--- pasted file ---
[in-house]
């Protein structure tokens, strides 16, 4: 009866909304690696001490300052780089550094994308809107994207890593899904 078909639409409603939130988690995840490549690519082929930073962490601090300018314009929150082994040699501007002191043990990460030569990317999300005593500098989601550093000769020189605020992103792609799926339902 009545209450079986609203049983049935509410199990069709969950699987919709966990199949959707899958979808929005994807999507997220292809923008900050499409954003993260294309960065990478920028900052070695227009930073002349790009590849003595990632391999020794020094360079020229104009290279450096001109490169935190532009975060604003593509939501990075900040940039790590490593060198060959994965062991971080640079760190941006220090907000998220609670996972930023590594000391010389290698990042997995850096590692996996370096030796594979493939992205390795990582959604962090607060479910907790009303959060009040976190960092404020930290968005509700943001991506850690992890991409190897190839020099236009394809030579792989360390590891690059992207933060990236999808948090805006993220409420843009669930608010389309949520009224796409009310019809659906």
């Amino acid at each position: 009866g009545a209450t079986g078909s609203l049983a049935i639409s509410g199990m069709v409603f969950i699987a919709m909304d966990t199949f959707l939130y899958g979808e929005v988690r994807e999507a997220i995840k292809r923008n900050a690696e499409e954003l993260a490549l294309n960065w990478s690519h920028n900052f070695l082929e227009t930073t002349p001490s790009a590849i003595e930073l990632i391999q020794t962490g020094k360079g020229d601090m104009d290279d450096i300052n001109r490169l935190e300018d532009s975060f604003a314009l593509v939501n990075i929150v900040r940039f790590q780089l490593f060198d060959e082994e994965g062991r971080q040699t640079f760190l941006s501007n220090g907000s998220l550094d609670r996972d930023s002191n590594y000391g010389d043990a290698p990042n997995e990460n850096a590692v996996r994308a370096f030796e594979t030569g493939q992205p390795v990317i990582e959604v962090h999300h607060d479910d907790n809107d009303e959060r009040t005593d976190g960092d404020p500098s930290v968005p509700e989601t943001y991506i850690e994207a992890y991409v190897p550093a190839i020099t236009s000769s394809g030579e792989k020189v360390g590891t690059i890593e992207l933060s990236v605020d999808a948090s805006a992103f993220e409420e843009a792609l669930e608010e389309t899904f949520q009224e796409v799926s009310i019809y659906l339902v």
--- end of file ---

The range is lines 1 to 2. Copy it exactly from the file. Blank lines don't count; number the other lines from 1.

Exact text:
[in-house]
């Protein structure tokens, strides 16, 4: 009866909304690696001490300052780089550094994308809107994207890593899904 078909639409409603939130988690995840490549690519082929930073962490601090300018314009929150082994040699501007002191043990990460030569990317999300005593500098989601550093000769020189605020992103792609799926339902 009545209450079986609203049983049935509410199990069709969950699987919709966990199949959707899958979808929005994807999507997220292809923008900050499409954003993260294309960065990478920028900052070695227009930073002349790009590849003595990632391999020794020094360079020229104009290279450096001109490169935190532009975060604003593509939501990075900040940039790590490593060198060959994965062991971080640079760190941006220090907000998220609670996972930023590594000391010389290698990042997995850096590692996996370096030796594979493939992205390795990582959604962090607060479910907790009303959060009040976190960092404020930290968005509700943001991506850690992890991409190897190839020099236009394809030579792989360390590891690059992207933060990236999808948090805006993220409420843009669930608010389309949520009224796409009310019809659906």